Tuesday, January 8, 2013

The Rigor Revolution, Revisited

First of all, I recently learned that I have twice increased the readership of this blog over the last two days. Most recently it was doubled, which was nice, but the day before it became INFINITELY more popular than it had been. Sorry; you just can't do any better than that. So to all (both) of my dear readers: Thank you for reading.

This article from Popular Science details the story of Taylor Wilson, a young genius (or, in Workaholics parlance, a "human genius") who managed to achieve nuclear fusion at age 14. My favorite quote from the article is the last line of this paragraph:
The Davidson Academy is a subsidized public school for the nation’s smartest and most motivated students, those who score in the top 99.9th percentile on standardized tests. The school, which allows students to pursue advanced research at the adjacent University of Nevada–Reno, was founded in 2006 by software entrepreneurs Janice and Robert Davidson. Since then, the Davidsons have championed the idea that the most underserved students in the country are those at the top.
First of all, I know I'm looking for confirming evidence, not taking my own advice from this last post. That notwithstanding, I'm increasingly convinced I am on the right track. Before laying out my best arguments, let me first provide a little background into what I see as the heart of the issue and a proposed solution:

We currently expend the vast majority of our resources (time, money, and energy) pursuing the ends of teaching as many of our kids as possible something that will further their education (AKA "teaching to the middle") and teaching the kids who need the most help as much as possible, with the hope that they will eventually join the middle and be able to learn alongside them at a similar pace (AKA "bringing up the bottom.") The goal of this is to provide as many kids as possible as good an education as we can muster, which is noble, but which I believe ignores some of what we have learned about teaching and learning over the last hundred years. I honestly think we stick to this model both because we care about test scores (and test scores are measured by 'percent proficient' or, at best, a mean level of performance) and because we are good people with good hearts, and we got into education because we believe we can make a difference. Nothing tells you you're making a difference like helping kids who couldn't read learn to master difficult texts, or taking a kid from 3x4=No idea to creative problem solving and factoring polynomials. Plus, if we really want to put kids on a better life path, we owe it to them to bring them up to speed as quickly as possible, right?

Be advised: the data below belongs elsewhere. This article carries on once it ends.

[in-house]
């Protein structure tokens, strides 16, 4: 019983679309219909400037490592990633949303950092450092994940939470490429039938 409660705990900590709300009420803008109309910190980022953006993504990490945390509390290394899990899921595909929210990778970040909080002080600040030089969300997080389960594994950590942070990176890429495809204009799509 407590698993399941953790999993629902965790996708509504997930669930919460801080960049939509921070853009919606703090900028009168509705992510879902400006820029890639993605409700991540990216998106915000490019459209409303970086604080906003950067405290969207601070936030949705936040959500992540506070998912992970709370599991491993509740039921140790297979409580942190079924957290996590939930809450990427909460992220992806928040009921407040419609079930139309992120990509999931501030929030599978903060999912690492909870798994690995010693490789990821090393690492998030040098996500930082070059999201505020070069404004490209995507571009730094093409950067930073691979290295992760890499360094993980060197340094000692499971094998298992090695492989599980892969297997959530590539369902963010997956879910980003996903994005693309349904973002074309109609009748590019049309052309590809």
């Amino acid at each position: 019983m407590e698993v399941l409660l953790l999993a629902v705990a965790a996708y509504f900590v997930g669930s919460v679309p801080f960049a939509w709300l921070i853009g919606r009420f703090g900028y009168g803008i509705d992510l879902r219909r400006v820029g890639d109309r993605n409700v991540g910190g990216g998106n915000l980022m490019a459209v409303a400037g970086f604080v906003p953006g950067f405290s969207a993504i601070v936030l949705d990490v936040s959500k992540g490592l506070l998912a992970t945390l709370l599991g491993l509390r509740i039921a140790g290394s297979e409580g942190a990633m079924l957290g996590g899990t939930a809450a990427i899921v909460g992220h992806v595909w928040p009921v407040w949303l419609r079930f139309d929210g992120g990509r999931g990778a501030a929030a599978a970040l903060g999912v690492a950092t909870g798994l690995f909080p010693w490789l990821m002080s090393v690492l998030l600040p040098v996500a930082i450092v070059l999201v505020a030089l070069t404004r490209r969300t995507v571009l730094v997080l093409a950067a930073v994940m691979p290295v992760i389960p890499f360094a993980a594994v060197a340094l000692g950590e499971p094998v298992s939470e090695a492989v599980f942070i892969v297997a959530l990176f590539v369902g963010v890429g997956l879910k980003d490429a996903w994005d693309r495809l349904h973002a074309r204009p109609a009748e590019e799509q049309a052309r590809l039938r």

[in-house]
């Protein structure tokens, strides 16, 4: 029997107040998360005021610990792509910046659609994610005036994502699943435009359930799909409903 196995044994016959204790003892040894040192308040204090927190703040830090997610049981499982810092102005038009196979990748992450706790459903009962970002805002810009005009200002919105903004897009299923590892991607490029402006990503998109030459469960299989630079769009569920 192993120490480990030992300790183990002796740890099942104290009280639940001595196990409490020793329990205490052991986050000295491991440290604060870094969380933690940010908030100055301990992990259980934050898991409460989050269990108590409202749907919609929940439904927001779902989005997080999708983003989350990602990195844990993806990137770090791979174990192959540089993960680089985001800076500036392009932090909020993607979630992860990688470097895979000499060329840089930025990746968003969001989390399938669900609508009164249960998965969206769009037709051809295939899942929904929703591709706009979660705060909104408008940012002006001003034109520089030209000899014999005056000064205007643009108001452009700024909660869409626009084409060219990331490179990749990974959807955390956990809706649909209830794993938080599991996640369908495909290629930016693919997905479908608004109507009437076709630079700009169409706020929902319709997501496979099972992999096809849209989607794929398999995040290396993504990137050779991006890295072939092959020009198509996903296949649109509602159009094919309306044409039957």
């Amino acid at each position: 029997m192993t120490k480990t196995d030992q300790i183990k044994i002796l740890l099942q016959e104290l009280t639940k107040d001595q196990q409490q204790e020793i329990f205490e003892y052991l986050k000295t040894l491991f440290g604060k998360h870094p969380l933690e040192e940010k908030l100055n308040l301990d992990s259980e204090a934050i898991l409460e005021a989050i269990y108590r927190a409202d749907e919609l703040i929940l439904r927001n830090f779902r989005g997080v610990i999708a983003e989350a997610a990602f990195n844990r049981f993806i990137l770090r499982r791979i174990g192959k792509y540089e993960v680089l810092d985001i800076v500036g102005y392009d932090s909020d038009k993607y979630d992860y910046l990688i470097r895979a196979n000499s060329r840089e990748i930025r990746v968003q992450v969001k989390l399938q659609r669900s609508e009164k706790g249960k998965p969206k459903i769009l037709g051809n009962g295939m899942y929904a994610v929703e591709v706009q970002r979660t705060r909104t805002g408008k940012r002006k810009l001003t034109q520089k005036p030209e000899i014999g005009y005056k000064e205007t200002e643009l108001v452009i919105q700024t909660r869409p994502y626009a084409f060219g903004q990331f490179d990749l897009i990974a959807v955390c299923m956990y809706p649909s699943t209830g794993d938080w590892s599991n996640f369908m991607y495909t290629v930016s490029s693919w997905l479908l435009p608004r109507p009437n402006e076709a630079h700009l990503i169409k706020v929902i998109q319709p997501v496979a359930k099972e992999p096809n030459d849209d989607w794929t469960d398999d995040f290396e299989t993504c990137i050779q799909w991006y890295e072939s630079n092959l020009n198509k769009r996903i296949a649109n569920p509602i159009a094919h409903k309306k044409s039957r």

All true.

I just don't believe this is really the most worthwhile goal to pursue. Yes, it's noble, and yes, it feels like the right thing to do, but it's not what I think we're all really trying to do.

Part of our mission (my favorite part, by the way) states that we aim to "serve as the next generation of leaders in our communities." Though I definitely believe that leadership happens at all levels, and that even mundane tasks offer us all a chance to lead by example, this is not what is meant by our mission statement. We aim to help our kids become the people who will change the world for the better. In science, we want to influence the Taylor Wilsons of the world. In politics, we aim for incredibly bright, thoughtful, caring people at the top, like Barack Obama (one of the benefits of a limited readership is that I can post this and you will both know what I mean...and neither of you will yell or break your monitor.) Consider the extent that the Obamas and Wilsons of the world can make real change happen. Now consider the change that is going to be created by people who nobly put their nose to the grindstone and managed to earn an Associate's Degree before working at a job that allows them to provide for their families. Both are doing a lot of good, but only one of these groups can truly be considered to be the next generation of leadership.

We don't even have to wait that long for the positive effects of better teaching our kids at the top. They can continue to learn at an increased rate, once they are provided some direction and the freedom to keep learning. They can help illuminate concepts that other kids may not understand as easily. They can bring expertise in a single area to help other kids make connections that are currently absent from our classroom discourse.